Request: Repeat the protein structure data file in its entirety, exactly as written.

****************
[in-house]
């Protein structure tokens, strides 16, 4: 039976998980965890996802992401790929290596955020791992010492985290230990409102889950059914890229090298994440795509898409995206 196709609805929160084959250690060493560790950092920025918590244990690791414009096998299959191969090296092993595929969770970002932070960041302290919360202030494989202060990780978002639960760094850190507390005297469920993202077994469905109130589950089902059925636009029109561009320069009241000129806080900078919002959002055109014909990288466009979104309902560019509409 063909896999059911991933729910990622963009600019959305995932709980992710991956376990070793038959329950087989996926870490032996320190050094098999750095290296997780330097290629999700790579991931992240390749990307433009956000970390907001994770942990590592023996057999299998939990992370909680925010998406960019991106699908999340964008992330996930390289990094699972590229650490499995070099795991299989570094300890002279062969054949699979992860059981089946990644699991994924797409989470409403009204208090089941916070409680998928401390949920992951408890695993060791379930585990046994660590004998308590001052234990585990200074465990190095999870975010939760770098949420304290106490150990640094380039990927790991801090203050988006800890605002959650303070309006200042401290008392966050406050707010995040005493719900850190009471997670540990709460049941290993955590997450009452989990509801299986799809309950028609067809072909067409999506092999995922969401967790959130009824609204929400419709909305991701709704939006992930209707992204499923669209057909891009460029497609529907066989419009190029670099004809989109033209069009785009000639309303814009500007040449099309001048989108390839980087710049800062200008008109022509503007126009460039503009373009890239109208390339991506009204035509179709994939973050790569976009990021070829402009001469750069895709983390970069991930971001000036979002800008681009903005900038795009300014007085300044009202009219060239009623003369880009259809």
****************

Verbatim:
[in-house]
């Protein structure tokens, strides 16, 4: 039976998980965890996802992401790929290596955020791992010492985290230990409102889950059914890229090298994440795509898409995206 196709609805929160084959250690060493560790950092920025918590244990690791414009096998299959191969090296092993595929969770970002932070960041302290919360202030494989202060990780978002639960760094850190507390005297469920993202077994469905109130589950089902059925636009029109561009320069009241000129806080900078919002959002055109014909990288466009979104309902560019509409 063909896999059911991933729910990622963009600019959305995932709980992710991956376990070793038959329950087989996926870490032996320190050094098999750095290296997780330097290629999700790579991931992240390749990307433009956000970390907001994770942990590592023996057999299998939990992370909680925010998406960019991106699908999340964008992330996930390289990094699972590229650490499995070099795991299989570094300890002279062969054949699979992860059981089946990644699991994924797409989470409403009204208090089941916070409680998928401390949920992951408890695993060791379930585990046994660590004998308590001052234990585990200074465990190095999870975010939760770098949420304290106490150990640094380039990927790991801090203050988006800890605002959650303070309006200042401290008392966050406050707010995040005493719900850190009471997670540990709460049941290993955590997450009452989990509801299986799809309950028609067809072909067409999506092999995922969401967790959130009824609204929400419709909305991701709704939006992930209707992204499923669209057909891009460029497609529907066989419009190029670099004809989109033209069009785009000639309303814009500007040449099309001048989108390839980087710049800062200008008109022509503007126009460039503009373009890239109208390339991506009204035509179709994939973050790569976009990021070829402009001469750069895709983390970069991930971001000036979002800008681009903005900038795009300014007085300044009202009219060239009623003369880009259809």